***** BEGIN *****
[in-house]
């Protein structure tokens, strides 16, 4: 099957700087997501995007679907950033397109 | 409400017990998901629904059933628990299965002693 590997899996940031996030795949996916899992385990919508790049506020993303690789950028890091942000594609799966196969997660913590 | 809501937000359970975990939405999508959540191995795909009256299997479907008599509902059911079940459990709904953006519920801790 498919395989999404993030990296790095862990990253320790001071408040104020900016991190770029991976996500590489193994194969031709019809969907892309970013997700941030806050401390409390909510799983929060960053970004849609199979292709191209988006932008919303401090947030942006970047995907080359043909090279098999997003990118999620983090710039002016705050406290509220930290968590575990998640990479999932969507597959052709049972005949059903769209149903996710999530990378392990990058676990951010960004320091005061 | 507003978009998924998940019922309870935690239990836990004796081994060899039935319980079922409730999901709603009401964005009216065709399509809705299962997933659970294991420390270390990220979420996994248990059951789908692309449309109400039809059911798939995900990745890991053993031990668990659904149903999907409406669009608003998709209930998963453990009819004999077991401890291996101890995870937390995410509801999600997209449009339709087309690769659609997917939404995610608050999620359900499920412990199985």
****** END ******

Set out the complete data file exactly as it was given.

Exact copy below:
[in-house]
């Protein structure tokens, strides 16, 4: 099957700087997501995007679907950033397109 | 409400017990998901629904059933628990299965002693 590997899996940031996030795949996916899992385990919508790049506020993303690789950028890091942000594609799966196969997660913590 | 809501937000359970975990939405999508959540191995795909009256299997479907008599509902059911079940459990709904953006519920801790 498919395989999404993030990296790095862990990253320790001071408040104020900016991190770029991976996500590489193994194969031709019809969907892309970013997700941030806050401390409390909510799983929060960053970004849609199979292709191209988006932008919303401090947030942006970047995907080359043909090279098999997003990118999620983090710039002016705050406290509220930290968590575990998640990479999932969507597959052709049972005949059903769209149903996710999530990378392990990058676990951010960004320091005061 | 507003978009998924998940019922309870935690239990836990004796081994060899039935319980079922409730999901709603009401964005009216065709399509809705299962997933659970294991420390270390990220979420996994248990059951789908692309449309109400039809059911798939995900990745890991053993031990668990659904149903999907409406669009608003998709209930998963453990009819004999077991401890291996101890995870937390995410509801999600997209449009339709087309690769659609997917939404995610608050999620359900499920412990199985």